UK Men's Basketball

Cousins becomes calming influence on himself

One low-post tussle popped off the headband of DeMarcus Cousins. Another knocked him to the floor, after which he rose, held up his arms and looked at a referee as if to say, where was the call?

That Cousins, who came to Kentucky with the reputation as an emotionally volatile player, seemingly took a no-foul-no-harm approach to the game against Drexel, impressed John Calipari.

"He never responded in a negative way," the UK coach said. "I told him after the game, 'You've grown, son. You have grown. For you not to respond, it's amazing.' "

As recently as November in Mexico, Cousins noted how difficult it would be for him to change the way he played. He said the emotional displays helped him play better.

Now, he's softened his attitude.

"Yeah, it's hard," he said of going from emotional player to a big man under control. "That's how I'm used to playing."

But Cousins has become convinced he's better off playing without the emotional outbursts. "To better myself and help my team," he said.

When asked whether he'd come to think NBA scouts might frown on emotional displays, Cousins said. "That, as well."

Fun and games

After UK achieved the program's 2,000th victory Monday night, the players celebrated into the wee hours of Tuesday. When asked how late he stayed up, Cousins smiled and said, "No comment."

Asked whether the whole team stayed up until 4 a.m., Cousins again smiled and said, "No comment."

Calipari noted the importance of rest with UK playing its second game in 36 hours.

"Hopefully, they got their rest last night," he said. "If they didn't, it'll show, and it'll be another lesson to be learned."

When a reporter noted that some players might have been out late, Calipari said, "Better not have been."

The UK coach said he had to teach the players how to have fun.

"We're trying to teach them what fun means," he said. "[Their] having fun and what we're talking about are two different things."

Calipari defined fun as playing high-quality basketball.

But he noted the importance of a relaxed, fun atmosphere.

"Any team not having fun looks tight," he said. "If you're having fun, you look loose. Whatever team is having the most fun will be the last man standing. Ten or 12 teams could be that team. Not 40. Having fun does not mean staying out all night."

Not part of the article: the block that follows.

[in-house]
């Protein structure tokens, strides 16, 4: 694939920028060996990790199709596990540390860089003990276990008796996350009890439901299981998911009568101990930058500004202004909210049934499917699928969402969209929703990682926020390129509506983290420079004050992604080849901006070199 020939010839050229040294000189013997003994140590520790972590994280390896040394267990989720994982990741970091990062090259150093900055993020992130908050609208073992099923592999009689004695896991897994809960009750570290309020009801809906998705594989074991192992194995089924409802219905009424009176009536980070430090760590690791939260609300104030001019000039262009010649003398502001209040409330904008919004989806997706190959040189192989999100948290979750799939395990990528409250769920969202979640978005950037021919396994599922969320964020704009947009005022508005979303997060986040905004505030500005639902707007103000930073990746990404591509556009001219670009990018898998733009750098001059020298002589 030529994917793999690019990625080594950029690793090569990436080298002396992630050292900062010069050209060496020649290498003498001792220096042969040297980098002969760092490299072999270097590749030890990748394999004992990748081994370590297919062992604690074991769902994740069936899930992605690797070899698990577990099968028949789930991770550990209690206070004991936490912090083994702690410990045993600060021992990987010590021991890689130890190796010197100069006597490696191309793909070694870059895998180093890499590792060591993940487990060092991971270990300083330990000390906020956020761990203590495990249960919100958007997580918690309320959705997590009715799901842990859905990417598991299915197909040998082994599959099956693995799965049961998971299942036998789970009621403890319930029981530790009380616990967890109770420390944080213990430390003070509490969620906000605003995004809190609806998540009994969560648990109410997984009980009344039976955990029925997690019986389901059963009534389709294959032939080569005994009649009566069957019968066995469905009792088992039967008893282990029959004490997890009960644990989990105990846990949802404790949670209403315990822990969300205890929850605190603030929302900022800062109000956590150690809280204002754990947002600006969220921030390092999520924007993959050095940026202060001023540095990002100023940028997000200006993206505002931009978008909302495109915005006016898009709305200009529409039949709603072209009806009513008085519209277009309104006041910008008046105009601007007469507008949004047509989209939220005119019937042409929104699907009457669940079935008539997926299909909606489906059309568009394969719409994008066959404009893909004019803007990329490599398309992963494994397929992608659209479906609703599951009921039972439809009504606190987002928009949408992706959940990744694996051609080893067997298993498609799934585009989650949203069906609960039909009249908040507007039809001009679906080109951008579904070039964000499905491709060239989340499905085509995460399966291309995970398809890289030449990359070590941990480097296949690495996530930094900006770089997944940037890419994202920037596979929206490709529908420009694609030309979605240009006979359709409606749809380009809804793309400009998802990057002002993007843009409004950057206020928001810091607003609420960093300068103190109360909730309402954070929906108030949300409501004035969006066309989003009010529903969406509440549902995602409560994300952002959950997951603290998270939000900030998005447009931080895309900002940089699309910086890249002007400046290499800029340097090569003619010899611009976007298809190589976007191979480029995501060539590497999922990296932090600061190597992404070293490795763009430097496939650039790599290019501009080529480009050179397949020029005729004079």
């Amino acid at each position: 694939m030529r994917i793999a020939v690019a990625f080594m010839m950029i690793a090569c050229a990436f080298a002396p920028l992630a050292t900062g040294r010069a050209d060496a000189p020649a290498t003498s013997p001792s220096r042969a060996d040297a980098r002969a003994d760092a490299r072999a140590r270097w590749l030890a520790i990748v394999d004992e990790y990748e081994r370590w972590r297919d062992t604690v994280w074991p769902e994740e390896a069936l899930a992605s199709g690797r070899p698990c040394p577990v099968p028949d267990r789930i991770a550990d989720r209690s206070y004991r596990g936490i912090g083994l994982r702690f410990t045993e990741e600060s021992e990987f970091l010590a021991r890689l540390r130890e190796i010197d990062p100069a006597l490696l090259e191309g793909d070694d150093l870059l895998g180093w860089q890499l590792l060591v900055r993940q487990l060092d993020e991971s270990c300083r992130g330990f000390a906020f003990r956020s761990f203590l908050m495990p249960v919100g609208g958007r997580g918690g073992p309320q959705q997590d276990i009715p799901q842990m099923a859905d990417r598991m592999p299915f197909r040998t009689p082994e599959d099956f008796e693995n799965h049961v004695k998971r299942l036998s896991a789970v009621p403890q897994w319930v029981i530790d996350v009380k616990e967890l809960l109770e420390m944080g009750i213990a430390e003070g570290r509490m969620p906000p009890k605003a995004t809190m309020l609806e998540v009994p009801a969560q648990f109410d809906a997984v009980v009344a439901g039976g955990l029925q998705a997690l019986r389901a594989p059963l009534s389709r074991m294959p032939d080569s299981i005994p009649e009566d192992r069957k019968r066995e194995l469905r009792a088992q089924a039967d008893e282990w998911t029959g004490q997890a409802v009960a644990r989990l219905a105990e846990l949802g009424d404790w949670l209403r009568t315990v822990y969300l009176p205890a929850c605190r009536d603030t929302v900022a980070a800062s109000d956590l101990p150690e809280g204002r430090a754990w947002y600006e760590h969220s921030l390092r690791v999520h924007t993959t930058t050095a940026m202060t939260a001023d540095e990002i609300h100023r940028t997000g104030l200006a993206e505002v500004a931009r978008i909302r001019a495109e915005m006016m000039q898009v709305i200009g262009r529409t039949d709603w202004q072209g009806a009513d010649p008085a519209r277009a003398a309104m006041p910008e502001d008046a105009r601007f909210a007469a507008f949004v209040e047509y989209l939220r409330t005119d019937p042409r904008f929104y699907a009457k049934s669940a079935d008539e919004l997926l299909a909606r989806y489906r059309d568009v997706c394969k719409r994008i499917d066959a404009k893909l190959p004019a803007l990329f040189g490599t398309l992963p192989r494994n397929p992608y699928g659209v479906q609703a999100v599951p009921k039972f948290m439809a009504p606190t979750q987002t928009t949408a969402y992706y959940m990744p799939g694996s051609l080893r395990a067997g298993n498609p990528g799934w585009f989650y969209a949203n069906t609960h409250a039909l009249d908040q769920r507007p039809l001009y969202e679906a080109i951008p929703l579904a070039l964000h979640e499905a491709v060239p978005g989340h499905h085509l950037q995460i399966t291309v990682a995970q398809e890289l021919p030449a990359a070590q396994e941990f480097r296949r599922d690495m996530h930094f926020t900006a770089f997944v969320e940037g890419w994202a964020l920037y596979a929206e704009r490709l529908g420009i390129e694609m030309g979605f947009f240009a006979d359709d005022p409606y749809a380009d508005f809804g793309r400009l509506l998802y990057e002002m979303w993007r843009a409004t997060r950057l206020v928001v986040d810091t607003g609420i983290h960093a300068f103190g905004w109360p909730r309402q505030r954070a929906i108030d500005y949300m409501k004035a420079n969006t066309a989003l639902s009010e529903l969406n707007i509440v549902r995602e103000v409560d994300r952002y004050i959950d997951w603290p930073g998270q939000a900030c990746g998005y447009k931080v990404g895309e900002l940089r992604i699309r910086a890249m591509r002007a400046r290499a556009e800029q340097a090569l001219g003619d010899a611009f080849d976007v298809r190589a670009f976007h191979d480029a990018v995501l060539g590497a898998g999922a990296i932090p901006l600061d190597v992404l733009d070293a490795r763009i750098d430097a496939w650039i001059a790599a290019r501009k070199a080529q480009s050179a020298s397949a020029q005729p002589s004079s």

Bledsoe's ankle

Freshman guard Eric Bledsoe injured an ankle against Drexel. Calipari said Bledsoe told him after the game he'd be able to play against Long Beach State.

Tough games for 49ers

Long Beach State comes to Rupp Arena having played the sixth-toughest schedule to date, according to CollegeRPI.com.

Coach Dan Monson figures his team will have the toughest schedule in the nation after its next two games: at Kentucky on Wednesday and at Duke on Tuesday.

The 49ers have beaten UCLA and Utah State and lost to Notre Dame, West Virginia, Clemson (by only eight points) and Texas.

"I've been pretty pleased with how the guys have navigated the schedule until last night," Monson said. The 49ers lost in overtime to Loyola Marymount on Monday before taking a red-eye flight to Lexington. The team got to its hotel at 9 a.m. Tuesday.

The most lopsided loss was Dec. 7 at Texas, a 107-74 drubbing.

"This is similar to Texas," Monson said of playing Kentucky. "We know we're outmanned. We're trying to get the guys to rely on each other more. At Texas, we didn't. When we got manhandled one-on-one, we kind of went on our own. We'll see if we've grown at all in the last 10 days."

Crafty lefty

Sophomore forward T.J. Robinson leads Long Beach State in scoring (17.0 per game), rebounding (10.7). He had 25 points and 13 rebounds against UCLA, 25 points and 15 rebounds against Clemson, and 22 points and 18 rebounds against Loyola Marymount.

Monson described Robinson as an intriguing player who uses guile to be productive.

"He's an unorthodox, left-handed kid who gets an angle," Monson said. "And people have trouble guarding him."

When asked whether Robinson played like former UK standout Erik Daniels, Monson said, "Very good analogy."

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